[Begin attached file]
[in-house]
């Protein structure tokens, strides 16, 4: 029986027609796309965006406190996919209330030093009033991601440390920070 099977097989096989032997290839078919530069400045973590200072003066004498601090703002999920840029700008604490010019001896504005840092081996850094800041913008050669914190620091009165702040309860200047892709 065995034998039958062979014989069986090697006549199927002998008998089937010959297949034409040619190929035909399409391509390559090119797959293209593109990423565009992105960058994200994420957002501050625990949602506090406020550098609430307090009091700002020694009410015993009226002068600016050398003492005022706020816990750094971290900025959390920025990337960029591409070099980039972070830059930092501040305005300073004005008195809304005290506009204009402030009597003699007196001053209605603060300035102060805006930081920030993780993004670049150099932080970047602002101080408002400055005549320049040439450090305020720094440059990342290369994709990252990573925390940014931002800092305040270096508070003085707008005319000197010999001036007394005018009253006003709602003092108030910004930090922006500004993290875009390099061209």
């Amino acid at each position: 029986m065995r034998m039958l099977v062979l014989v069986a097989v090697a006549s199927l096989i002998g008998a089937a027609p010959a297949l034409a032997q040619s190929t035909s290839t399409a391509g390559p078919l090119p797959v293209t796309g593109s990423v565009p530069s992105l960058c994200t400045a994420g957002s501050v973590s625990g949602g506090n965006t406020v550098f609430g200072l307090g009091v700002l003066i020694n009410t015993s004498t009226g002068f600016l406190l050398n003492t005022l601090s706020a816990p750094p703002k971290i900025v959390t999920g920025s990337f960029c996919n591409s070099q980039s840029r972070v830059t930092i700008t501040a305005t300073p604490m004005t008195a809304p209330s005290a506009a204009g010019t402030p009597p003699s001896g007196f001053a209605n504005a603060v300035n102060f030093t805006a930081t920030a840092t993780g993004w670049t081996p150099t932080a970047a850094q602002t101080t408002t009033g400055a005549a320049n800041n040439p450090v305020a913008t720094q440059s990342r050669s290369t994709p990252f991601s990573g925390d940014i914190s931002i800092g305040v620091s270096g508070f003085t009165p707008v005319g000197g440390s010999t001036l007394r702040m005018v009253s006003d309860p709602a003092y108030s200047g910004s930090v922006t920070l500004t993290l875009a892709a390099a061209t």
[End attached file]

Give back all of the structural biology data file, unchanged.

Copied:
[in-house]
């Protein structure tokens, strides 16, 4: 029986027609796309965006406190996919209330030093009033991601440390920070 099977097989096989032997290839078919530069400045973590200072003066004498601090703002999920840029700008604490010019001896504005840092081996850094800041913008050669914190620091009165702040309860200047892709 065995034998039958062979014989069986090697006549199927002998008998089937010959297949034409040619190929035909399409391509390559090119797959293209593109990423565009992105960058994200994420957002501050625990949602506090406020550098609430307090009091700002020694009410015993009226002068600016050398003492005022706020816990750094971290900025959390920025990337960029591409070099980039972070830059930092501040305005300073004005008195809304005290506009204009402030009597003699007196001053209605603060300035102060805006930081920030993780993004670049150099932080970047602002101080408002400055005549320049040439450090305020720094440059990342290369994709990252990573925390940014931002800092305040270096508070003085707008005319000197010999001036007394005018009253006003709602003092108030910004930090922006500004993290875009390099061209």
């Amino acid at each position: 029986m065995r034998m039958l099977v062979l014989v069986a097989v090697a006549s199927l096989i002998g008998a089937a027609p010959a297949l034409a032997q040619s190929t035909s290839t399409a391509g390559p078919l090119p797959v293209t796309g593109s990423v565009p530069s992105l960058c994200t400045a994420g957002s501050v973590s625990g949602g506090n965006t406020v550098f609430g200072l307090g009091v700002l003066i020694n009410t015993s004498t009226g002068f600016l406190l050398n003492t005022l601090s706020a816990p750094p703002k971290i900025v959390t999920g920025s990337f960029c996919n591409s070099q980039s840029r972070v830059t930092i700008t501040a305005t300073p604490m004005t008195a809304p209330s005290a506009a204009g010019t402030p009597p003699s001896g007196f001053a209605n504005a603060v300035n102060f030093t805006a930081t920030a840092t993780g993004w670049t081996p150099t932080a970047a850094q602002t101080t408002t009033g400055a005549a320049n800041n040439p450090v305020a913008t720094q440059s990342r050669s290369t994709p990252f991601s990573g925390d940014i914190s931002i800092g305040v620091s270096g508070f003085t009165p707008v005319g000197g440390s010999t001036l007394r702040m005018v009253s006003d309860p709602a003092y108030s200047g910004s930090v922006t920070l500004t993290l875009a892709a390099a061209t």